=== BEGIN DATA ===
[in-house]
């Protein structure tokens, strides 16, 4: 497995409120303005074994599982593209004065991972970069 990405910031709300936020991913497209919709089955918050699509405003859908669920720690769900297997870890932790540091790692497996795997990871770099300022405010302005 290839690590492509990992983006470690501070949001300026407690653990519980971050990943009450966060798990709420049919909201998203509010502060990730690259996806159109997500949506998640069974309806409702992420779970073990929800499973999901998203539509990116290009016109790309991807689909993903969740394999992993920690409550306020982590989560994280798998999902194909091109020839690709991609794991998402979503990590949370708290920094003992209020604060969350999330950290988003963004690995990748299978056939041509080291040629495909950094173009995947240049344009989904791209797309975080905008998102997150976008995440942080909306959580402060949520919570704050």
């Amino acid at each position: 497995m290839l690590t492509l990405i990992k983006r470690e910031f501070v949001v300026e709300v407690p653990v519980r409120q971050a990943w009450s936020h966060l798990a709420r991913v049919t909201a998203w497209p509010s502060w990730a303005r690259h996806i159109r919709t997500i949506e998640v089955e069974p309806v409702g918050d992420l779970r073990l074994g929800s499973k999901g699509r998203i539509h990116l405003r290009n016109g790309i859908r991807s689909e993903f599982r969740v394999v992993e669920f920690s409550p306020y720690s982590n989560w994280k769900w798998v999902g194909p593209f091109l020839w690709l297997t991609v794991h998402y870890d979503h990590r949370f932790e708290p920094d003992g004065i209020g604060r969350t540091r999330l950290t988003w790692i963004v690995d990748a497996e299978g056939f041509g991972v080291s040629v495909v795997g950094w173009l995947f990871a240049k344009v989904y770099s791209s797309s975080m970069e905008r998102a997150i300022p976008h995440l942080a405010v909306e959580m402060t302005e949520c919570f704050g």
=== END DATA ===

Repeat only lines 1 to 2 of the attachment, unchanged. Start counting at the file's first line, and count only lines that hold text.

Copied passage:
[in-house]
């Protein structure tokens, strides 16, 4: 497995409120303005074994599982593209004065991972970069 990405910031709300936020991913497209919709089955918050699509405003859908669920720690769900297997870890932790540091790692497996795997990871770099300022405010302005 290839690590492509990992983006470690501070949001300026407690653990519980971050990943009450966060798990709420049919909201998203509010502060990730690259996806159109997500949506998640069974309806409702992420779970073990929800499973999901998203539509990116290009016109790309991807689909993903969740394999992993920690409550306020982590989560994280798998999902194909091109020839690709991609794991998402979503990590949370708290920094003992209020604060969350999330950290988003963004690995990748299978056939041509080291040629495909950094173009995947240049344009989904791209797309975080905008998102997150976008995440942080909306959580402060949520919570704050």